The Burnt Orange Heresy
Claes Bang, Elizabeth Debicki, Donald Sutherland, Mick Jagger
FilmInk rates movies out of $20 — the score indicates the amount we believe a ticket to the movie to be worth
…stylish thriller cum heist movie… could be pretentious but it is always undercut by the self-mocking knowingness of the characters.
Setting any film in Northern Italy is a visual bonus and it particularly suits tales about art and beauty. This stylish thriller cum heist movie looks great. It also has a great cast and should do solid business in this rather dour time. The director Giuseppe Capotondi hasn’t done that much of note but, on this showing, he could be a director to watch.
The film’s main character is James Figueras (the handsome Danish actor Claes Bang) and he opens up proceedings by giving a slick public lecture on art. It establishes early on that the value of paintings is often dependent upon their provenance and particularly on the reputation of the artist. Similar work could be worthless or worth millions and often only those in the know can tell.
When James gets an invitation from dandyish millionaire Joseph Cassidy (Mick Jagger giving a restrained performance) to go to Italy he is more than intrigued. He has just had a fling with willowy blonde Berenice Hollis (Elizabeth Debicki) who has attended his lecture and promptly bedded him. He decides to take Berenice along as decorative cover. The main bait for James is that the millionaire dangles the prospect of meeting the brilliant painter Jerome Debney (Donald Sutherland). Debney has been a recluse for fifty years living in the grounds of Joseph’s splendid villa so any contact would be the art writer’s scoop of the century.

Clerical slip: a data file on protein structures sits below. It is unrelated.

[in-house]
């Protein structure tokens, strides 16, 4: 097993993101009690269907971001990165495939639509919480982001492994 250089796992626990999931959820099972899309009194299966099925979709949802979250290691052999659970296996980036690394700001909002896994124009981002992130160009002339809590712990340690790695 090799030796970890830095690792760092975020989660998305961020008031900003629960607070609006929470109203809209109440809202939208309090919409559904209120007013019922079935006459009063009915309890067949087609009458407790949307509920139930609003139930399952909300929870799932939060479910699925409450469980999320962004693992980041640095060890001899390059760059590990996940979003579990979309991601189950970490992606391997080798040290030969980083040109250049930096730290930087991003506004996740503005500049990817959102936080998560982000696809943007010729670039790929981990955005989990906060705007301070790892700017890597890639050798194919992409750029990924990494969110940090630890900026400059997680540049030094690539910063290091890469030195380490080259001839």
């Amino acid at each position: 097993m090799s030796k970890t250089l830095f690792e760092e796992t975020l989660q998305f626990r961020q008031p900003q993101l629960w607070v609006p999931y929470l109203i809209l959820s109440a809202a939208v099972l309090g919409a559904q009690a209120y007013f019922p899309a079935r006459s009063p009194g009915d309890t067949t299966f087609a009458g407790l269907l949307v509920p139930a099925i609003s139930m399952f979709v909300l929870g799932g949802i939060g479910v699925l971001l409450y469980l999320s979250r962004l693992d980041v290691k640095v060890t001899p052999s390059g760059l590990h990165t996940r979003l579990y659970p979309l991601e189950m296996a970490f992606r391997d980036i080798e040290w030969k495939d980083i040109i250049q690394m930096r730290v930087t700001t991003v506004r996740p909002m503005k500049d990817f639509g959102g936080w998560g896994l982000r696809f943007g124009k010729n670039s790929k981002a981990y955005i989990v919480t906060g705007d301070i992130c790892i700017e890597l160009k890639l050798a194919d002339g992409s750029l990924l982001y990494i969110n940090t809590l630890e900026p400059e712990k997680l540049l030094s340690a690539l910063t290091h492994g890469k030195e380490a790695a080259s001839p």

Once all the characters are in the same place, the game of cat and mouse can begin. Debney is suave but slightly lecherous (Sutherland is perfect casting). Berenice is wan and flirtatious but smart. James (who has a weakness for popping pills) is keeping up appearances and thinks he is in total control of everything, but it turns out not to be as simple as that.
The script contains lots of chat about art and life. This could be pretentious but it is always undercut by the self-mocking knowingness of the characters. Nothing is quite what it seems, but mostly they like it like that. The film takes a few sharp turns which requires the audience to stay awake. The ending is also satisfyingly unsatisfying… that statement in itself doesn’t make any sense, until you see the film.